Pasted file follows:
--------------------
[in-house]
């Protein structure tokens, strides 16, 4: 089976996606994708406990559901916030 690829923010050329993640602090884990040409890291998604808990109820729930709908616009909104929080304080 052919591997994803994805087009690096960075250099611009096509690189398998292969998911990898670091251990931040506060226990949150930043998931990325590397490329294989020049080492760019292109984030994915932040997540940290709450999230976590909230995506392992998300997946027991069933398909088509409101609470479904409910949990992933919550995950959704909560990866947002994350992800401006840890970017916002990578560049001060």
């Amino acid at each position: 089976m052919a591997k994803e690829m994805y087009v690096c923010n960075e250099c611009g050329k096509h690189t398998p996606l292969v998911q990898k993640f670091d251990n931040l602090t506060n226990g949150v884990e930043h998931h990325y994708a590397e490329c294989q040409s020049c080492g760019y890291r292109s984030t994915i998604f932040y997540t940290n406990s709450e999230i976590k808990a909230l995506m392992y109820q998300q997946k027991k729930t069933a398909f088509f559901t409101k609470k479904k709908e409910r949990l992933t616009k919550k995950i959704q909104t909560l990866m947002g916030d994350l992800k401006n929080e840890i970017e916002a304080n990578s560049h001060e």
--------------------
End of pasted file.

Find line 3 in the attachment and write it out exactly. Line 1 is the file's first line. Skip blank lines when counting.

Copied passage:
């Amino acid at each position: 089976m052919a591997k994803e690829m994805y087009v690096c923010n960075e250099c611009g050329k096509h690189t398998p996606l292969v998911q990898k993640f670091d251990n931040l602090t506060n226990g949150v884990e930043h998931h990325y994708a590397e490329c294989q040409s020049c080492g760019y890291r292109s984030t994915i998604f932040y997540t940290n406990s709450e999230i976590k808990a909230l995506m392992y109820q998300q997946k027991k729930t069933a398909f088509f559901t409101k609470k479904k709908e409910r949990l992933t616009k919550k995950i959704q909104t909560l990866m947002g916030d994350l992800k401006n929080e840890i970017e916002a304080n990578s560049h001060e």